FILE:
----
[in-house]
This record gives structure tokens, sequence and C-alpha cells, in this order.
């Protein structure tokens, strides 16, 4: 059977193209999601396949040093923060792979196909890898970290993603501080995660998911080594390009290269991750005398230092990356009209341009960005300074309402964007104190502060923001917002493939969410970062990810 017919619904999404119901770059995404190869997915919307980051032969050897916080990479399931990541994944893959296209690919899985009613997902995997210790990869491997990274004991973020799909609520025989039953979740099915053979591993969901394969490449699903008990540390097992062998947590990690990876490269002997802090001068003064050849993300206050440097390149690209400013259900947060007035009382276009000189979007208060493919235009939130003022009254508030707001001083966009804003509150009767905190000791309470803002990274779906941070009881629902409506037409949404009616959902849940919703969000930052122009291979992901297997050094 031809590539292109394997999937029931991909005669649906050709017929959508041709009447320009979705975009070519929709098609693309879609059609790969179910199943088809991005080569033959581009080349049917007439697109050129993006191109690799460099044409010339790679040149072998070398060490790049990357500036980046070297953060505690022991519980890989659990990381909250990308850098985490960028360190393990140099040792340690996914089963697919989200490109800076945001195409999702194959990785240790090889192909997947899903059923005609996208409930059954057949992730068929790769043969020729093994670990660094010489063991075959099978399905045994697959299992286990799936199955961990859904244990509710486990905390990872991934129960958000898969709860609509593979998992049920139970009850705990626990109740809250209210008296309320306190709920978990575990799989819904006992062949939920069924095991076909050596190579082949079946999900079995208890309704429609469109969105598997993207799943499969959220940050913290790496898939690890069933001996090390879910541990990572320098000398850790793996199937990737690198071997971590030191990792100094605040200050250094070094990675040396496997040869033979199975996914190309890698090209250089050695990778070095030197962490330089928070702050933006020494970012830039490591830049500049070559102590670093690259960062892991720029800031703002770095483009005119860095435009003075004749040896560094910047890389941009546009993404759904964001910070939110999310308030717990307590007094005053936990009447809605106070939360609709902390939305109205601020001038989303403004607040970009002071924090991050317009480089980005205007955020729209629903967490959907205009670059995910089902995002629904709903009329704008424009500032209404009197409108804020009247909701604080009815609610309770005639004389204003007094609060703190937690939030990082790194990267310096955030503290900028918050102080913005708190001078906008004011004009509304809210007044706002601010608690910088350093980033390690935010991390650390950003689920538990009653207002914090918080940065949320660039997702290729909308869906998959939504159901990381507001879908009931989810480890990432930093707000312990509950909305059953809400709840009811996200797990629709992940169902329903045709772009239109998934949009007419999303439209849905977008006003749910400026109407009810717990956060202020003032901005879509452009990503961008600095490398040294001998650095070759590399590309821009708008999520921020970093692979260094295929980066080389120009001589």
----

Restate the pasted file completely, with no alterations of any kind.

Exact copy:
[in-house]
This record gives structure tokens, sequence and C-alpha cells, in this order.
């Protein structure tokens, strides 16, 4: 059977193209999601396949040093923060792979196909890898970290993603501080995660998911080594390009290269991750005398230092990356009209341009960005300074309402964007104190502060923001917002493939969410970062990810 017919619904999404119901770059995404190869997915919307980051032969050897916080990479399931990541994944893959296209690919899985009613997902995997210790990869491997990274004991973020799909609520025989039953979740099915053979591993969901394969490449699903008990540390097992062998947590990690990876490269002997802090001068003064050849993300206050440097390149690209400013259900947060007035009382276009000189979007208060493919235009939130003022009254508030707001001083966009804003509150009767905190000791309470803002990274779906941070009881629902409506037409949404009616959902849940919703969000930052122009291979992901297997050094 031809590539292109394997999937029931991909005669649906050709017929959508041709009447320009979705975009070519929709098609693309879609059609790969179910199943088809991005080569033959581009080349049917007439697109050129993006191109690799460099044409010339790679040149072998070398060490790049990357500036980046070297953060505690022991519980890989659990990381909250990308850098985490960028360190393990140099040792340690996914089963697919989200490109800076945001195409999702194959990785240790090889192909997947899903059923005609996208409930059954057949992730068929790769043969020729093994670990660094010489063991075959099978399905045994697959299992286990799936199955961990859904244990509710486990905390990872991934129960958000898969709860609509593979998992049920139970009850705990626990109740809250209210008296309320306190709920978990575990799989819904006992062949939920069924095991076909050596190579082949079946999900079995208890309704429609469109969105598997993207799943499969959220940050913290790496898939690890069933001996090390879910541990990572320098000398850790793996199937990737690198071997971590030191990792100094605040200050250094070094990675040396496997040869033979199975996914190309890698090209250089050695990778070095030197962490330089928070702050933006020494970012830039490591830049500049070559102590670093690259960062892991720029800031703002770095483009005119860095435009003075004749040896560094910047890389941009546009993404759904964001910070939110999310308030717990307590007094005053936990009447809605106070939360609709902390939305109205601020001038989303403004607040970009002071924090991050317009480089980005205007955020729209629903967490959907205009670059995910089902995002629904709903009329704008424009500032209404009197409108804020009247909701604080009815609610309770005639004389204003007094609060703190937690939030990082790194990267310096955030503290900028918050102080913005708190001078906008004011004009509304809210007044706002601010608690910088350093980033390690935010991390650390950003689920538990009653207002914090918080940065949320660039997702290729909308869906998959939504159901990381507001879908009931989810480890990432930093707000312990509950909305059953809400709840009811996200797990629709992940169902329903045709772009239109998934949009007419999303439209849905977008006003749910400026109407009810717990956060202020003032901005879509452009990503961008600095490398040294001998650095070759590399590309821009708008999520921020970093692979260094295929980066080389120009001589």